I said to my eighth period, I’m going to go from a class of thirty to a class of one. I’ve been teaching Moby Dick to kids who are asleep and drooling for years, but now, it’ll make sense!”

— Mrs. Ellen McKee

McKee emphasized that she still has energy left, as she is only 58, so her retirement was not caused simply by the spark going out.

“I never got tired of teaching, that’s not the reason I’m retiring. I am not the kind of teacher who has been counting the days down. I still get a kick out of the kids, I still love designing lessons and talking about literature. I have not burned out from that. So I think I still have some more in me,” McKee said. “It’s time to do something else. The universe said ‘The grandchild is coming. It’s time.’ My husband is retired, my parents are aging and need me. It’s just time.”

Teachers all across the country had to reinvent the way they teach this year, but McKee is no stranger to shaking things up when it comes to her lesson plans.

“I’ve never been the teacher who has the whole year planned out. I am not the teacher who can say ‘It’s March. Let me go grab my packet on Hemingway.’ I reinvent every year. Not because I’m cool or anything like that; it comes from a place of insecurity. I always end the year thinking I could do better with Fitzgerald or whatever; I’m so hard on myself. I rarely have anything that I want to do the same way, and when I do luck out and find something in my G-Drive that could work, I look at it and think ‘Ugh! How could I possibly teach that?’ I’m very used to redoing everything because I do it every year. It was not that bad for me,” McKee explained.

What McKee did struggle with was her sudden inability to form real connections with her students, a core element of her teaching style for decades.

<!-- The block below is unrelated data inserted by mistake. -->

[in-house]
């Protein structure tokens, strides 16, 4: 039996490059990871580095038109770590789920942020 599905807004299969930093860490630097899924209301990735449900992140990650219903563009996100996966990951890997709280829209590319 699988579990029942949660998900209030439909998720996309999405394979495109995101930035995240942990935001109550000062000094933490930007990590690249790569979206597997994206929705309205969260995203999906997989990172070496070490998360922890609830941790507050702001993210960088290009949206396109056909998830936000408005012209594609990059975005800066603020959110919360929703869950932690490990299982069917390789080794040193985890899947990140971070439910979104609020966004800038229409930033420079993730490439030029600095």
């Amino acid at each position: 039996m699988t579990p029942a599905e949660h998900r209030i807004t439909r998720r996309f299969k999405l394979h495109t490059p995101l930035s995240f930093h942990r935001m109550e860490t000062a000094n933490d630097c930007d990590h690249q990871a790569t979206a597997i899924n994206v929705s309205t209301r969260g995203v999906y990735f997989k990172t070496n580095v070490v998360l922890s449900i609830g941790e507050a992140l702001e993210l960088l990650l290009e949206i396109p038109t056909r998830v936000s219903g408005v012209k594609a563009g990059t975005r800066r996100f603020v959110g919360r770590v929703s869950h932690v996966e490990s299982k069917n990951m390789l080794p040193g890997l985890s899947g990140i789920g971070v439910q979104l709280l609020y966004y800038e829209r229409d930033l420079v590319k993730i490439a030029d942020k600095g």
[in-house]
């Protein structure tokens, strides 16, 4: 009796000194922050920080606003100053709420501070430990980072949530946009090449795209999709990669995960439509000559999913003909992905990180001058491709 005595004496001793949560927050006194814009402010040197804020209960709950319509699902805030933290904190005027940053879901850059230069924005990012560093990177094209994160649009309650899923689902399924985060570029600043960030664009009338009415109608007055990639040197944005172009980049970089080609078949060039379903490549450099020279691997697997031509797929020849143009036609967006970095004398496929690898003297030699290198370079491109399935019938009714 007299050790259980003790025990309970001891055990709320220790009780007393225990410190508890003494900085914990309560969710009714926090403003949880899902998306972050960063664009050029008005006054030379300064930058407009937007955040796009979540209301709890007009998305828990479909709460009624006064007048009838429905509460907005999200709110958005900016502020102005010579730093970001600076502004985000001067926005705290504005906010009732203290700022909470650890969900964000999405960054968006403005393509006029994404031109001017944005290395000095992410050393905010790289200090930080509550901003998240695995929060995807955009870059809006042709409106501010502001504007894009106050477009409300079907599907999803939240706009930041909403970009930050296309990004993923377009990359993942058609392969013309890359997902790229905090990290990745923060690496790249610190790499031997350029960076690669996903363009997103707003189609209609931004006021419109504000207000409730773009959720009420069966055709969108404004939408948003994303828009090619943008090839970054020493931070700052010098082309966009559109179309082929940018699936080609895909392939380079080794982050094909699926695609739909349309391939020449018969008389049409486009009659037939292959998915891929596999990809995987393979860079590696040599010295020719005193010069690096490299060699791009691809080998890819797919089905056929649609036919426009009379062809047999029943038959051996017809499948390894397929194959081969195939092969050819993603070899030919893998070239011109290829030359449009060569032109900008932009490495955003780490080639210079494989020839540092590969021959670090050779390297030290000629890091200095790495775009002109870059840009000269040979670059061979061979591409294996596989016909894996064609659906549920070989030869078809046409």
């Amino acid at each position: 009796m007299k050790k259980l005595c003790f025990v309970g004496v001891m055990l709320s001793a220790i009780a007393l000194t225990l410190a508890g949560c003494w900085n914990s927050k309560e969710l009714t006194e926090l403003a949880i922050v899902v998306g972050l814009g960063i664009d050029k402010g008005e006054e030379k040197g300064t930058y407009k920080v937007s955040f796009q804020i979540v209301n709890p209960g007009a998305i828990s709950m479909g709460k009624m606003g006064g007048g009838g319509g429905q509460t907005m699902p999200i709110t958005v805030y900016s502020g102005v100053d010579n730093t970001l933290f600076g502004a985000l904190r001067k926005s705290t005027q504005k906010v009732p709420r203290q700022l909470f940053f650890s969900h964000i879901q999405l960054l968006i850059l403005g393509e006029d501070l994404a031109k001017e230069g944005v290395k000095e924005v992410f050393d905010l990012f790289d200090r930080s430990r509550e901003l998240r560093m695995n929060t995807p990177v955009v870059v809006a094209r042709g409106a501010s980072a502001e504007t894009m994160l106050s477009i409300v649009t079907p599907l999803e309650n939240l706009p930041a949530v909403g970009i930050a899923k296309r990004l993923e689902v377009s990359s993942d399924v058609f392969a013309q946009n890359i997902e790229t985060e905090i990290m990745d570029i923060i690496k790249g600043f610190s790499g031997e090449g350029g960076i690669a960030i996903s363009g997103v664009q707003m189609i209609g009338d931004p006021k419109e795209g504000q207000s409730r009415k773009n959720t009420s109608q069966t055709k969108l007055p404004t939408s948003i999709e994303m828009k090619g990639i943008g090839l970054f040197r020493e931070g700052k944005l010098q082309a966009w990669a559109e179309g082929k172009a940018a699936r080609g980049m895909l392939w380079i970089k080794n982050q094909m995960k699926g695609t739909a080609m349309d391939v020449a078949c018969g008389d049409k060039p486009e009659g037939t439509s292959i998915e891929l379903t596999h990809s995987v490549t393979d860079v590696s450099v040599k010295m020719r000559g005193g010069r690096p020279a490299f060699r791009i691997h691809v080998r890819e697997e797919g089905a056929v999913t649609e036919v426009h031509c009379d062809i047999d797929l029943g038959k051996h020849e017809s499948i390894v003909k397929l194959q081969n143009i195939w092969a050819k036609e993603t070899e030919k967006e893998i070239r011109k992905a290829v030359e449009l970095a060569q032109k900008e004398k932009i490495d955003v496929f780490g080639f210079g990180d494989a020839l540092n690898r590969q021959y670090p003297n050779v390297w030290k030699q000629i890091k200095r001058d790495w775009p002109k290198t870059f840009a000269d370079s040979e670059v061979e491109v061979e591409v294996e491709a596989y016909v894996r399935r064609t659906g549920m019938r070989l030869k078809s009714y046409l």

“The problem was that the kids weren’t here. When somebody asks me from the outside ‘What’s it like this year as a teacher?’ I just say it’s twice the work and half the fun. The kids are what it’s all about. You guys are hilarious. I still get such a kick out of you, and when I got to hear them chatter again, you know, ‘This is sus’ and all the cool things they say. When you see them really react to what they’ve read, that’s the magic. You can’t see that when cameras are off. That killed my spirit. It killed all of our spirits. To teach to a blank screen is just punishing. It breaks your heart,” McKee said.

In some ways, ending her 30-plus year North Penn career in such an unconventional environment will make it easier to say goodbye, as McKee won’t have to face a room of 30 kids five separate times and get overcome by emotion.

“In a way I’m glad, because it’ll be a little easier to walk away than if I had the whole group, and it would get really emotional. It’s hard. This is a hard year. It’s been hard to envision me without being a teacher. That’s been my whole life for 35 years. It’s how I define myself. As a teacher and a student. I get so much joy and love from the kids…that’ll be gone. It’s hard to walk away from all of that energy,” McKee said.